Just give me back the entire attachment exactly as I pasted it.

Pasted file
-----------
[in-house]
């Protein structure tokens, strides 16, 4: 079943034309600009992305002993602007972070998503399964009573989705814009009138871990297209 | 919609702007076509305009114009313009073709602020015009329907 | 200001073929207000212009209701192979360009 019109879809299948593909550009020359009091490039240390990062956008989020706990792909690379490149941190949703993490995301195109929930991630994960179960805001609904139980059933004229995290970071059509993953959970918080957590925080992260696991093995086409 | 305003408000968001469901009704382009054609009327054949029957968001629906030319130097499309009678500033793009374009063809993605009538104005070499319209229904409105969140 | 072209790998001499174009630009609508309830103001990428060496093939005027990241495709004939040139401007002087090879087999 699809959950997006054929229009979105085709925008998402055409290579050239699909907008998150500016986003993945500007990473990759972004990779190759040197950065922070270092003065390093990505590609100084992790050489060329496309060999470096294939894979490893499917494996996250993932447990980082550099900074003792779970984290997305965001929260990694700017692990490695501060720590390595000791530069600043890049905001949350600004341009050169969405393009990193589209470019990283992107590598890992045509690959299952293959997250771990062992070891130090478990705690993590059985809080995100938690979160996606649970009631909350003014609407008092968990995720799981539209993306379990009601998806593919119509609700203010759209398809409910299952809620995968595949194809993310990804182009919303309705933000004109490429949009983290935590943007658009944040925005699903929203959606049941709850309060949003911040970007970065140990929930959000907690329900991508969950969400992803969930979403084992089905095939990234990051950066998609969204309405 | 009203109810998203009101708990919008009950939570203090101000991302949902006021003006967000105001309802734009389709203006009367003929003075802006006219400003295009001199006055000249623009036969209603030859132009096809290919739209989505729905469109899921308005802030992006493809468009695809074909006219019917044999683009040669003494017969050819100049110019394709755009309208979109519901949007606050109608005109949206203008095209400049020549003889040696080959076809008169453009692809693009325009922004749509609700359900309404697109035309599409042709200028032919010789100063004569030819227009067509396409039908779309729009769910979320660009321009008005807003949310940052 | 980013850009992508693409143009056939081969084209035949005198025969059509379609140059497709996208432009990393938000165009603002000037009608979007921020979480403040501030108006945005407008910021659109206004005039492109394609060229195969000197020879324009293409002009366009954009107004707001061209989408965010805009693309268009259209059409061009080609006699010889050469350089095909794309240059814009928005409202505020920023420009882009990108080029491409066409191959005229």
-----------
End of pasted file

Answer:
[in-house]
């Protein structure tokens, strides 16, 4: 079943034309600009992305002993602007972070998503399964009573989705814009009138871990297209 | 919609702007076509305009114009313009073709602020015009329907 | 200001073929207000212009209701192979360009 019109879809299948593909550009020359009091490039240390990062956008989020706990792909690379490149941190949703993490995301195109929930991630994960179960805001609904139980059933004229995290970071059509993953959970918080957590925080992260696991093995086409 | 305003408000968001469901009704382009054609009327054949029957968001629906030319130097499309009678500033793009374009063809993605009538104005070499319209229904409105969140 | 072209790998001499174009630009609508309830103001990428060496093939005027990241495709004939040139401007002087090879087999 699809959950997006054929229009979105085709925008998402055409290579050239699909907008998150500016986003993945500007990473990759972004990779190759040197950065922070270092003065390093990505590609100084992790050489060329496309060999470096294939894979490893499917494996996250993932447990980082550099900074003792779970984290997305965001929260990694700017692990490695501060720590390595000791530069600043890049905001949350600004341009050169969405393009990193589209470019990283992107590598890992045509690959299952293959997250771990062992070891130090478990705690993590059985809080995100938690979160996606649970009631909350003014609407008092968990995720799981539209993306379990009601998806593919119509609700203010759209398809409910299952809620995968595949194809993310990804182009919303309705933000004109490429949009983290935590943007658009944040925005699903929203959606049941709850309060949003911040970007970065140990929930959000907690329900991508969950969400992803969930979403084992089905095939990234990051950066998609969204309405 | 009203109810998203009101708990919008009950939570203090101000991302949902006021003006967000105001309802734009389709203006009367003929003075802006006219400003295009001199006055000249623009036969209603030859132009096809290919739209989505729905469109899921308005802030992006493809468009695809074909006219019917044999683009040669003494017969050819100049110019394709755009309208979109519901949007606050109608005109949206203008095209400049020549003889040696080959076809008169453009692809693009325009922004749509609700359900309404697109035309599409042709200028032919010789100063004569030819227009067509396409039908779309729009769910979320660009321009008005807003949310940052 | 980013850009992508693409143009056939081969084209035949005198025969059509379609140059497709996208432009990393938000165009603002000037009608979007921020979480403040501030108006945005407008910021659109206004005039492109394609060229195969000197020879324009293409002009366009954009107004707001061209989408965010805009693309268009259209059409061009080609006699010889050469350089095909794309240059814009928005409202505020920023420009882009990108080029491409066409191959005229």